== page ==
Latest ‘Halo’ Episodes, ‘Reckoning’ and ‘Solace,’ Deliver on Show’s Original Promise
This slow pace has frustrated many fans of the games – myself included. We know the backstory of Catherine Halsey (Natascha McElhone) and her use of kidnapped children for the Spartan soldier program that created the Master Chief. Except in this series, Master Chief is kept in the dark of the sinister machinations of his adoptive mother and creator, and the United Nations Space Command, humanity’s authoritative military power, also ignores the most dehumanizing illegal experiments. by Halsey. His discovery of this pattern happens rather slowly, and given this lack of action, the dramatic tension felt repetitive for fans familiar with the games history.
Then the fifth episode, “Reckoning”, dropped.
The episode sees all of the characters heading into a direct confrontation, with Chief now aware of his origins and United Nations Space Command demanding results from this costly expedition. As a small army led by Chief and Halsey excavate another piece of an artifact that leads to a sacred ring called Halo, the alien species Covenant, who have declared holy war against humans, descend on their location, and we finally get the large scale, chaotic combat that sets the games apart from any other series.
A large suite of alien characters from the games make impressive debuts in the series, gossiping comically and menacingly as they exert bloody violence on an ill-fated human force. The battle even stays true to the video game experience, with the leader hijacking enemy vehicles and picking up different weapons as he runs out of ammo, just like a “Halo” player would.
This whole streak was hailed by even the highly skeptical r/halo subreddit, which until then had been a hub for many of the aforementioned critics of the show’s pacing. If the creators of the series have managed to stage the action so well, deploying explosive and practical effects and large-scale set design, there may be more to look forward to.
After so much action, the next episode was meant to be a bit of a break, likely returning at a slower pace. Not so, at least dramatically.
Now, having fully dealt with his origins, Chief and Halsey go head-to-head in a shockingly dramatic scene that’s not just a reward for new viewers, but longtime fans as well. In the games, Halsey rarely gets her righteous deserts for her dastardly deeds. This series, on the other hand, not only forces the characters to consider the consequences of their actions, but provides impressive emotional closure not only to Chief, but also to the audience, regardless of their knowledge of the game’s story Chief proves that, even off the battlefield, it remains humanity’s most effective and dangerous weapon, and that it will not be manipulated.
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Episode director Jonathan Liebesman, who also helmed last week’s famous episode, displays impressive storytelling chops. The cinematography is lyrical, showing Master Chief gazing at the artifact through a thin window and transitioning to another similarly framed scene of Halsey, depicting his shrinking options.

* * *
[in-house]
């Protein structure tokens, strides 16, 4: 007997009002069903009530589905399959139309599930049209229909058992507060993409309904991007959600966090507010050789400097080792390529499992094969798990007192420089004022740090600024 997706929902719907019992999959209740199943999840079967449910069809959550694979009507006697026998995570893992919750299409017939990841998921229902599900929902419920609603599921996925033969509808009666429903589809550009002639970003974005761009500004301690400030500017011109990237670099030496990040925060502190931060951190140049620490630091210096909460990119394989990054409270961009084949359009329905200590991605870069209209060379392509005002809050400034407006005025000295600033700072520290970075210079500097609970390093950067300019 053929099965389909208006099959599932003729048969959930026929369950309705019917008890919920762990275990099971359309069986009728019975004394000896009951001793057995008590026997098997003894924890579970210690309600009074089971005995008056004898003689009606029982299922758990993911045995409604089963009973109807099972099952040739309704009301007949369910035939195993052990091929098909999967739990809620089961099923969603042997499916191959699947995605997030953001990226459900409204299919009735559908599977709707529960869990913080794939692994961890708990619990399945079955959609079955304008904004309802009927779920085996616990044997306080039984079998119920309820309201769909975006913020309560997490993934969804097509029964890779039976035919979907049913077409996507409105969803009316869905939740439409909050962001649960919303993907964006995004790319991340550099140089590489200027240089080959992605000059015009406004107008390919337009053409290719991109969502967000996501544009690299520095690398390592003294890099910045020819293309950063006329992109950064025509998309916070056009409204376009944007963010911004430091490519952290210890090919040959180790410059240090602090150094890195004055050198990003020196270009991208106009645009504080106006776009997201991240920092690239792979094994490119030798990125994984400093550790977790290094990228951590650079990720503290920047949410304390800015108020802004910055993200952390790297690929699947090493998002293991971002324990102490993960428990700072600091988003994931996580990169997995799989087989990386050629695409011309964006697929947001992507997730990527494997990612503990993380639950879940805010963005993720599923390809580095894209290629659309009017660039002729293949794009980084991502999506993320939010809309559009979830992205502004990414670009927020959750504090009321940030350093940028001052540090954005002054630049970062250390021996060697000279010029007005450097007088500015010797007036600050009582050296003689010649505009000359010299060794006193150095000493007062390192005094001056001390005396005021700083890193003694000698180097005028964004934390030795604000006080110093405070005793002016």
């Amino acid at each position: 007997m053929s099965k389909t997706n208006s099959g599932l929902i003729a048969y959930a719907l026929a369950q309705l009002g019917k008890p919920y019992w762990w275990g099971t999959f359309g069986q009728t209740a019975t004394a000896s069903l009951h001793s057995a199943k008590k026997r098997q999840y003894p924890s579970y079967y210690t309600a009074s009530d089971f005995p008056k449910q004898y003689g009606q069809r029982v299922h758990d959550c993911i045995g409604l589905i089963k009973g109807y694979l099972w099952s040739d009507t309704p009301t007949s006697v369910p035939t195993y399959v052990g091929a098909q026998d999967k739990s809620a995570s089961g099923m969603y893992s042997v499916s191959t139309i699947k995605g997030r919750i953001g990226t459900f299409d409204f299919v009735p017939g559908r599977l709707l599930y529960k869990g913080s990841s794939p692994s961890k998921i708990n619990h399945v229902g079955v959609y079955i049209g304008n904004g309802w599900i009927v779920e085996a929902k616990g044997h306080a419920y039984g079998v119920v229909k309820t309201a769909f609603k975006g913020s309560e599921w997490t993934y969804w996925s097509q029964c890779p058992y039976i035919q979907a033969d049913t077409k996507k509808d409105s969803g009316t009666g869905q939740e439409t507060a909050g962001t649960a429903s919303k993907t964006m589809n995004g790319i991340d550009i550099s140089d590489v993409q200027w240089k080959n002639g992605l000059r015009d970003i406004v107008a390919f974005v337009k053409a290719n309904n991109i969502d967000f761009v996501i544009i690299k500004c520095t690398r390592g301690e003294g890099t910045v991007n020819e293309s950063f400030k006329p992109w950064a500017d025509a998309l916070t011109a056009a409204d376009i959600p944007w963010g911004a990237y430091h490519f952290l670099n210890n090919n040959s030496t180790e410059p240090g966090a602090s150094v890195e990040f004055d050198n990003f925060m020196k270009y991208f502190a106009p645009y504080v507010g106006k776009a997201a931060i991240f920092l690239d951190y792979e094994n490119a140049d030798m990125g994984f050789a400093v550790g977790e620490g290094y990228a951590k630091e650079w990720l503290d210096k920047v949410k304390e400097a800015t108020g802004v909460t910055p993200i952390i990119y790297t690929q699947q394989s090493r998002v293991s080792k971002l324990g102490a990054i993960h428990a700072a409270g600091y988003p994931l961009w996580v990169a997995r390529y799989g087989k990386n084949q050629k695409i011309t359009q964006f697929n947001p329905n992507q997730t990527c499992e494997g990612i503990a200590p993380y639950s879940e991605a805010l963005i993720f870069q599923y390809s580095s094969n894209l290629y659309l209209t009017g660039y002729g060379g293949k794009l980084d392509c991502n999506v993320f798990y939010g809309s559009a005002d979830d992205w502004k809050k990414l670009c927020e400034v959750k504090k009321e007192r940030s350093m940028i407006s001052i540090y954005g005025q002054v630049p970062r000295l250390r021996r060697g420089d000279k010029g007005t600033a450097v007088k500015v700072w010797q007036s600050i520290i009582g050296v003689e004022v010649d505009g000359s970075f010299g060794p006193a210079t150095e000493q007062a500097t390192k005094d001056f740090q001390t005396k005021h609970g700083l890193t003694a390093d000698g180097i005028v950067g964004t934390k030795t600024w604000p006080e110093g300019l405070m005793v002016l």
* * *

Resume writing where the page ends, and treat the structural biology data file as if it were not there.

The episode ends with a tantalizing glimpse of where the story is headed. For fans of the game, that might be predictable, but that’s part of what makes it so exciting. We’re getting closer and closer to what really makes the Halo series sing and stand out as gripping popcorn sci-fi. And for anyone new to driving, it’s still an impressive sight, teasing a literal world of possibilities.
The episodes also downplay the subplot of Kwan Ha, the rebellious young girl saved by Chief in the first episode. Yerin Ha’s performance isn’t the weak link here; she plays the role credibly and with passion. But his story arc is more like a story line so far. His motivation for returning to his Madrigal home – political freedom – is not only confusing, it seems unrealistic. His entire livelihood was decimated by the Covenant within minutes; his worldview should have changed by now. But as other characters developed, she didn’t. Let’s hope the series has more surprises in store for Kwan.
The last two episodes hint at a big, bright future for the series. Seeing Miranda Keyes (Olive Gray), an underutilized but popular character from the games, grow into her known role is inspiring. Then there’s Schreiber’s turn as Master Chief. Although he was, predictably, gifted at portraying this version of humanity’s most powerful weapon, he faced a difficult ascent: the series prominently features his face, while the games keep the character’s face hidden.
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Schreiber’s pained expressions perfectly capture Chief’s fluctuating and confused emotions. This leader, newly aware of his humanity, struggles to control himself; we often see it erupt into shocking and violent crises. At times, as Schreiber brutally and repeatedly punches various walls and aliens, it feels like he’s ramming this new version of Chief into our brains. We have no choice but to see his anguish radiate before the public.
In the sixth episode, Chief’s confidence in wielding his emotions seems to be building, and the series becomes a showcase for Schreiber to play his masterful cheeks in a variety of situations, showing smarts as he leads a few scenes of tense interrogation in which he firmly grasps the advantage. It will be rewarding to watch Chief grow into the savvy, wise, and efficient soldier that made him one of gaming’s most famous icons.
He even shows a stern but warm kindness towards Kai-125 (Kate Kennedy), whom he so coldly rejected just an episode earlier. Kai is still coming to grips with his position in life and laments that it was all a lie. But that’s not quite true, reassures the head of Schreiber.
“We’re still Spartans,” he said beyond a shadow of a doubt. Six episodes in, it’s easy to believe.